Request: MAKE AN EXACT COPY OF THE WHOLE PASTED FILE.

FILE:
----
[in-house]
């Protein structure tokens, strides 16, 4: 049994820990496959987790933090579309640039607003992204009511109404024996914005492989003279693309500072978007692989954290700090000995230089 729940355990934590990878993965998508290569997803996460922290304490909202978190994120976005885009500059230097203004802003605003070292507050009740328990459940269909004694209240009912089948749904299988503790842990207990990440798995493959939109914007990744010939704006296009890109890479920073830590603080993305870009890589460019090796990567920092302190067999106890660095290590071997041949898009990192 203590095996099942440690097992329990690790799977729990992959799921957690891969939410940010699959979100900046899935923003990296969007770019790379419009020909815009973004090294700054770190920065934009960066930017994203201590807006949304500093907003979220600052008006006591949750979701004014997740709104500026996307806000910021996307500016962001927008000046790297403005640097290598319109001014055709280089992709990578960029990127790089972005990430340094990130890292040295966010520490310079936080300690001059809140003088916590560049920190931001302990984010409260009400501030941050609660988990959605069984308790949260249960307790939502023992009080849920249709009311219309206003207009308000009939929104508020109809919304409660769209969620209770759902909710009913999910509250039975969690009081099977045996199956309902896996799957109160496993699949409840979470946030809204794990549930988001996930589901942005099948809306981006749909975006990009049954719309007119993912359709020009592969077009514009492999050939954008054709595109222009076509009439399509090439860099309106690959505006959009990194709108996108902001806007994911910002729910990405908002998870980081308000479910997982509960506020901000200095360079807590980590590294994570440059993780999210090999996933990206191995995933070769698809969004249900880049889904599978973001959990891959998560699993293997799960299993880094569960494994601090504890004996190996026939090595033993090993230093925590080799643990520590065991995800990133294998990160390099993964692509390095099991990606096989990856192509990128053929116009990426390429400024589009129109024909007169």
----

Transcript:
[in-house]
């Protein structure tokens, strides 16, 4: 049994820990496959987790933090579309640039607003992204009511109404024996914005492989003279693309500072978007692989954290700090000995230089 729940355990934590990878993965998508290569997803996460922290304490909202978190994120976005885009500059230097203004802003605003070292507050009740328990459940269909004694209240009912089948749904299988503790842990207990990440798995493959939109914007990744010939704006296009890109890479920073830590603080993305870009890589460019090796990567920092302190067999106890660095290590071997041949898009990192 203590095996099942440690097992329990690790799977729990992959799921957690891969939410940010699959979100900046899935923003990296969007770019790379419009020909815009973004090294700054770190920065934009960066930017994203201590807006949304500093907003979220600052008006006591949750979701004014997740709104500026996307806000910021996307500016962001927008000046790297403005640097290598319109001014055709280089992709990578960029990127790089972005990430340094990130890292040295966010520490310079936080300690001059809140003088916590560049920190931001302990984010409260009400501030941050609660988990959605069984308790949260249960307790939502023992009080849920249709009311219309206003207009308000009939929104508020109809919304409660769209969620209770759902909710009913999910509250039975969690009081099977045996199956309902896996799957109160496993699949409840979470946030809204794990549930988001996930589901942005099948809306981006749909975006990009049954719309007119993912359709020009592969077009514009492999050939954008054709595109222009076509009439399509090439860099309106690959505006959009990194709108996108902001806007994911910002729910990405908002998870980081308000479910997982509960506020901000200095360079807590980590590294994570440059993780999210090999996933990206191995995933070769698809969004249900880049889904599978973001959990891959998560699993293997799960299993880094569960494994601090504890004996190996026939090595033993090993230093925590080799643990520590065991995800990133294998990160390099993964692509390095099991990606096989990856192509990128053929116009990426390429400024589009129109024909007169």